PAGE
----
"This phony lecture on gender sensitivity is the height of cynicism and lays bare the increasingly dishonorable campaign John McCain has chosen to run," Dunn said.
"That expression is older than my grandfather's grandfather," said Obama spokeswoman Jen Psaki. "And it means that you can dress something up but it doesn't change what it is. He was talking pretty clearly about the fact that you can't just call yourself change when you've voted with George Bush 90 percent of the time."
'Lipstick' Jungle: McCain, Obama Presidential Contest Gets Ugly
The Obama campaign also pointed out that McCain used the same words -- "lipstick on a pig" -- last October to describe Sen. Hillary Clinton's health care plan.
Obama is finding, however, that the presidential race is no longer a two-man -- or a two-person -- race, and Palin's entrance has changed the dynamic.
Obama's running mate, Sen. Joe Biden, said Palin and the Republicans are eager to make the race personal.
"Folks, look, I know what she's going to try to do. She's going to try to make it as personal as she can," he said.
Palin, Biden noted, has "a "compelling initial story" and personality, and it's a big deal to have a woman nominated to be vice president, but eventually, the momentum will return to the Democrats' side.
"I think you're going to see this thing change," he said, predicting that the change will come as Palin makes her positions known on issues such as Supreme Court justices and global warming.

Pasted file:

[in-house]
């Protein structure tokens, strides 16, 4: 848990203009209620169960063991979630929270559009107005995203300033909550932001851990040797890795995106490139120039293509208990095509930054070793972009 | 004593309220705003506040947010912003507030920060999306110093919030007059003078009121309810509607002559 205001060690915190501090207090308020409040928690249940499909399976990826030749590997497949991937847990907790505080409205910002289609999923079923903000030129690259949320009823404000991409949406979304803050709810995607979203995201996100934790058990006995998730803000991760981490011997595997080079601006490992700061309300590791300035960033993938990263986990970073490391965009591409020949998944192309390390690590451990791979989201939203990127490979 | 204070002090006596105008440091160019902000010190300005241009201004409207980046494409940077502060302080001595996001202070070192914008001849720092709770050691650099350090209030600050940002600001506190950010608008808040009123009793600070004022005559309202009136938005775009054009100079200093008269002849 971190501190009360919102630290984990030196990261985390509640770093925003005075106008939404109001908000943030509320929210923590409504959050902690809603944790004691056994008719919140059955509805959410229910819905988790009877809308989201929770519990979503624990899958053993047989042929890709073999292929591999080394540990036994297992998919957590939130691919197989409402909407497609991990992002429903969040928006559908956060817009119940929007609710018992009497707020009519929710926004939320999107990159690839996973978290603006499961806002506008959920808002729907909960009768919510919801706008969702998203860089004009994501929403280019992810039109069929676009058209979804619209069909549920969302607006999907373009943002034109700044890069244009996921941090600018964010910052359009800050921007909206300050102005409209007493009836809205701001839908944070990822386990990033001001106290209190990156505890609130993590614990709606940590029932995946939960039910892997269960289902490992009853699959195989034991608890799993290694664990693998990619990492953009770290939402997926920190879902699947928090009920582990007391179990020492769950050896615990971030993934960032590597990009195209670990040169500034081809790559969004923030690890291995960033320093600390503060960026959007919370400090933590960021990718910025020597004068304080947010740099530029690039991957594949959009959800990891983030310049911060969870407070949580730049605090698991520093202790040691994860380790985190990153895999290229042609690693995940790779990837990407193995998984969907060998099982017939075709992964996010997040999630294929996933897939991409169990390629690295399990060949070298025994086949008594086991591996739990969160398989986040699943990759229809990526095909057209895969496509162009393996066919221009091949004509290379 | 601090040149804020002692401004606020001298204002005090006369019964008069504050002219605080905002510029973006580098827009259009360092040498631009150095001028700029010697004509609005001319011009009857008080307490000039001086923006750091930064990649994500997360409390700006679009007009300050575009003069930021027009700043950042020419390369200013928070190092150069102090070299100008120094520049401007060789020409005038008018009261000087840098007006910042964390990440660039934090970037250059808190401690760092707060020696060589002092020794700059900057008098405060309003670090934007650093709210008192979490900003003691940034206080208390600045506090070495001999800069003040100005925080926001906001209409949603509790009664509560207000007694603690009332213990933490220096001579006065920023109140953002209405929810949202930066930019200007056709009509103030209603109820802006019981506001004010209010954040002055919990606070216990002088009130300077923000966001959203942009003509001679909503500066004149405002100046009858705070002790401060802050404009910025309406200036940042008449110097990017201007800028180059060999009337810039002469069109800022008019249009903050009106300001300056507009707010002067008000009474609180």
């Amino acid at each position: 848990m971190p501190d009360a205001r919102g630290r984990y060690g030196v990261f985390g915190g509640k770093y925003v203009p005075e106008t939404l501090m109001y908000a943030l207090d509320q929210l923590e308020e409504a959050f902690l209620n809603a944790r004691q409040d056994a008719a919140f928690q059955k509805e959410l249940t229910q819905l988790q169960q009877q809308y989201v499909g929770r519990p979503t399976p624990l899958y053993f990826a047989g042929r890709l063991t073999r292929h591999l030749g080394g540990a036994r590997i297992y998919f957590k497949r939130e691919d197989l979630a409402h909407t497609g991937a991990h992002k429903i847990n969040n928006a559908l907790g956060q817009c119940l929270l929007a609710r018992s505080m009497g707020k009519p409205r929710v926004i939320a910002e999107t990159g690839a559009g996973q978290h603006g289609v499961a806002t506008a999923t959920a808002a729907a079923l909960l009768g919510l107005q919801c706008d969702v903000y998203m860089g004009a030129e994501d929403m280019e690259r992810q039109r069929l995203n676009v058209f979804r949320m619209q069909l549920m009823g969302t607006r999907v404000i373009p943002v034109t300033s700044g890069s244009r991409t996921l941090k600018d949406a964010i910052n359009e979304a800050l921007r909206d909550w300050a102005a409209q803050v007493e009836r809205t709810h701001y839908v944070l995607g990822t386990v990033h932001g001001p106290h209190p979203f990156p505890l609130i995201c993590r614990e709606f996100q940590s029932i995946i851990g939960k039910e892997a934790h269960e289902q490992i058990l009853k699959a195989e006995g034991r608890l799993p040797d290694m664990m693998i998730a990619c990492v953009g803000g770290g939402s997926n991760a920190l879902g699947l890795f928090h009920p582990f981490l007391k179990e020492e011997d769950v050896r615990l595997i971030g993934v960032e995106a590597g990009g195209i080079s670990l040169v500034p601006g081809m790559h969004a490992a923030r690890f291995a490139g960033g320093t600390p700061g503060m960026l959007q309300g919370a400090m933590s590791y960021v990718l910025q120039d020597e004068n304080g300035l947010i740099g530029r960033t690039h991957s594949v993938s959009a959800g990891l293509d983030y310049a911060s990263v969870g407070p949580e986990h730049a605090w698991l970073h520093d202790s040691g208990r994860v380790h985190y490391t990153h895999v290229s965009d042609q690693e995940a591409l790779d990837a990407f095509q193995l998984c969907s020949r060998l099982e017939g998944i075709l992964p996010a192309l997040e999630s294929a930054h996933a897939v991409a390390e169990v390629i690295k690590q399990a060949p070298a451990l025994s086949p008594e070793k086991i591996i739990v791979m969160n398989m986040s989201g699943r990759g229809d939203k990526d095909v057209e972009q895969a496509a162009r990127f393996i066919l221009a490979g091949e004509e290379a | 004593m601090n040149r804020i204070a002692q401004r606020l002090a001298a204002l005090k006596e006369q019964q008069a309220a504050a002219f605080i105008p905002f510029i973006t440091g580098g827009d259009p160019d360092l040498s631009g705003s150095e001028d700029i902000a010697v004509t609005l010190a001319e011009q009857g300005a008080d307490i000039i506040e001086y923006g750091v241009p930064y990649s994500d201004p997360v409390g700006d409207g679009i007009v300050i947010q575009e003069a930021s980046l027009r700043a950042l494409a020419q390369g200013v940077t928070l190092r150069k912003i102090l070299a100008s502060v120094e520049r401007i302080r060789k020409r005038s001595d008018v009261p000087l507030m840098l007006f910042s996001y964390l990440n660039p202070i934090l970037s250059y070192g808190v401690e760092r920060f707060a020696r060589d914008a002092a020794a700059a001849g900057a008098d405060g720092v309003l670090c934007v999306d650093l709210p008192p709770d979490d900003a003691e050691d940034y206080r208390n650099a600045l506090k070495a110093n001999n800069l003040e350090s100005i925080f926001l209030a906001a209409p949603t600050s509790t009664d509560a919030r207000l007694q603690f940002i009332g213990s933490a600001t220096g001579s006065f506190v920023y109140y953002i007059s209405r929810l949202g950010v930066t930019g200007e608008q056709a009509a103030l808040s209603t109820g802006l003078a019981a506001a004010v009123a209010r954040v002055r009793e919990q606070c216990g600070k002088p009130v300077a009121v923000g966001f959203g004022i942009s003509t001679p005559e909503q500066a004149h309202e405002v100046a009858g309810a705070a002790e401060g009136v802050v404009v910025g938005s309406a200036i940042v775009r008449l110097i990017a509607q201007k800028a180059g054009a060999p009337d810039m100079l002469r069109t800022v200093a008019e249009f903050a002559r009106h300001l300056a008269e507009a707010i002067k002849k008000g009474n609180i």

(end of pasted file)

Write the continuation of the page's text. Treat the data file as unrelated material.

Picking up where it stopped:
Obama said he didn't believe polls that showed Palin's emergence as the GOP's VP candidate had vaulted McCain and Palin into a tie or a lead with the Democrats.
"The notion that people are swinging back and forth in the span of a few weeks, or a few days, this wildly generally isn't borne out," Obama said Tuesday.
ABC News' political analyst Matthew Dowd agreed that the GOP surge may not last.
"Usually when you have swings this large and this quick, they don't stick for a long time," Dowd told "Good Morning America."
Dowd said that Palin is the "buzz" of the campaign at the moment. "It's hard to talk about anything else other than her personality. She is the pivot in this race, which everybody is trying to figure out how to deal with."
Referring to the lipstick remark, Dowd said it was "an expression that was fine to use two weeks ago. ... My guess is whether they apologize or not, Barack Obama will never use that expression again in the next 60 days."
Sarah Palin Effect: Will It Last for John McCain?
It remains to be seen whether Sarah Palin's popularity will hold up during the nearly two months of campaigning before the November election.
So far, she hasn't strayed far from the convention speech that introduced her to voters and, not including a homecoming rally when she returns to Alaska this week, has not campaigned without McCain.
Alaska is, of course, safe territory for Palin to make her solo debut. Her approval rating in her home state is sky high and the crowd will be huge.
Palin will also submit to her first grilling by the national press when she sits down later this week with ABC News' Charlie Gibson.
She will also face off with Biden in the first and only vice presidential debate next month.
ABC News' Matthew Jaffe contributed to this report.